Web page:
ICD-10 Granularity: Why you need to take advantage of the data

Besides providing punchlines to amateur comedians, it isn't unreasonable to wonder why there are so many ICD-10-CM/PCS codes.

Perficient, an  information technology consulting firm with clients throughout North America, attempted to explain why we have to use words such as "specificity" and "granularity" so much with its webinar "How to Leverage Increased Data Granularity in the ICD-10 Code Set."

Mike Berard, a senior solutions architect in the healthcare division of Perficient, talked about how healthcare organizations can use that new data found in ICD-10 codes. Although Berard works with payers and health plans, his presentation has implications for providers too.

According to the slides, Berard says healthcare reform will aim to reduce costs. And the ICD-10 data will help healthcare organizations do that by identifying inefficiencies and ways to improve patient care. "Having good data is the key to evaluating disease management, population needs, eliminating waste, forecasting budgets, providing care management and other business decisions that affect the bottom line."

This reminds me of a couple things that Gillian Price, who helped some hospitals through the ICD-10-CA transition in Canada, told me in a recent interview.

First, she said because Canada has a single-payer based healthcare system, the ICD-10-CA was designed primarily for clinical use. Not reimbursement like the ICD-10-CM/PCS coding the United States will use.

Second, she said the medical coders in Canada went from "librarians" who memorized and wrote down numbers to more analytical professionals who were part of the process.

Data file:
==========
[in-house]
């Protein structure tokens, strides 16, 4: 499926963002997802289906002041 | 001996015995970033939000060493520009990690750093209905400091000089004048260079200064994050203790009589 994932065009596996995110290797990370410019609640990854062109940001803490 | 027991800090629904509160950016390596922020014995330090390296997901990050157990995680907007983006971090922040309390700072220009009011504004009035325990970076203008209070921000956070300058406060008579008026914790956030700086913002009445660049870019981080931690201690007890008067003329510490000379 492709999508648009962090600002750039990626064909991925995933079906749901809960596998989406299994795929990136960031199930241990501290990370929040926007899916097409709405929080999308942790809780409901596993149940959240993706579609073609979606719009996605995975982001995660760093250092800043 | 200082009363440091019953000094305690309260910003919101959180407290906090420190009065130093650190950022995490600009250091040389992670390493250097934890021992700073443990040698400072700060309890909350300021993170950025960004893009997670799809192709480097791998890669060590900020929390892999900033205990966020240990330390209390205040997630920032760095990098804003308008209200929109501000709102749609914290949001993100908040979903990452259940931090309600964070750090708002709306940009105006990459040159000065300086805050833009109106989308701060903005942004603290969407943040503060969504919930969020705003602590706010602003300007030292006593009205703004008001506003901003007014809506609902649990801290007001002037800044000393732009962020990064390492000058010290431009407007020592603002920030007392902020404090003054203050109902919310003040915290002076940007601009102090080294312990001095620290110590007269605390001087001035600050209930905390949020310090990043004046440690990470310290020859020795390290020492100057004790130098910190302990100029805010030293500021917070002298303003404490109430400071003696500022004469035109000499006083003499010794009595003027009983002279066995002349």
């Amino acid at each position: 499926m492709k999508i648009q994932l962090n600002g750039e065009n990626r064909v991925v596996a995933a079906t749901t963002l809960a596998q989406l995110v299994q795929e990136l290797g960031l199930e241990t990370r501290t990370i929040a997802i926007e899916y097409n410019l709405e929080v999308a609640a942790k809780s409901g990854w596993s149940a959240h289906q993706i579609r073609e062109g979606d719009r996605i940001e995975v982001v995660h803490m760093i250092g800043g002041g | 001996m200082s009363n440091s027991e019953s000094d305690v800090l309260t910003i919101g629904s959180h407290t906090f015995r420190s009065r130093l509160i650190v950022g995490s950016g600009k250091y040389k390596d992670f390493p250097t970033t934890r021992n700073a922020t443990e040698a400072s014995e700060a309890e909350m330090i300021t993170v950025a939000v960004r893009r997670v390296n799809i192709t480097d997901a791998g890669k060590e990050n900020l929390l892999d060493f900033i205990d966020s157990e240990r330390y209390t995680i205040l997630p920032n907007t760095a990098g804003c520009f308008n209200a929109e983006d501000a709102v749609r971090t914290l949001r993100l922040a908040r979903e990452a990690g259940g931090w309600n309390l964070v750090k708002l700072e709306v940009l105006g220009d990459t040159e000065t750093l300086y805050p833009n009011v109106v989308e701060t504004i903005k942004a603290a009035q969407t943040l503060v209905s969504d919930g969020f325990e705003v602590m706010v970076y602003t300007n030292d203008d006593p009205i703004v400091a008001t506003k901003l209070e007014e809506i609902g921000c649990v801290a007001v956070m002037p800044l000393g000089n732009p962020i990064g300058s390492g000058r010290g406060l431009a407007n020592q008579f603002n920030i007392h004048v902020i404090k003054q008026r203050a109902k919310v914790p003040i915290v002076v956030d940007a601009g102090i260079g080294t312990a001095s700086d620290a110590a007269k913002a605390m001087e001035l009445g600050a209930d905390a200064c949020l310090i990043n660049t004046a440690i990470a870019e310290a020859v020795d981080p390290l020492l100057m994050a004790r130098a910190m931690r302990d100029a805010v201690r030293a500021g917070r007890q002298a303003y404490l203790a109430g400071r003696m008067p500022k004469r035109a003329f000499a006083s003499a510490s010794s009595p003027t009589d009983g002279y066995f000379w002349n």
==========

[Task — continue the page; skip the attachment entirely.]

So if we take those points into consideration when reading Berard's slides, there are three takeaways healthcare providers (I'm talking to everyone from small practices to large hospitals) need to monitor:

ICD-10-CM/PCS is built for capturing financial metrics

Not sure I totally agree with Price since the World Health Organization created the ICD-10 structure and our CMS filled in the details. But if it even appears to be true, then American healthcare might as well take advantage of that capability.

Medical coders have an opportunity to become analysts

Whether they can learn to interpret the data for financial or clinical analysis, medical coders are in a good place to explain to their physicians what the data means. It's either that or someone is going to hire consultants.

Payers are preparing to become more "efficient"

Note that Berard is working for payers and health plans. Those clients are looking for efficiencies and ways to save money. If providers don't take the same initiative, then they will have to rely on reimbursement neutrality to keep revenue stable.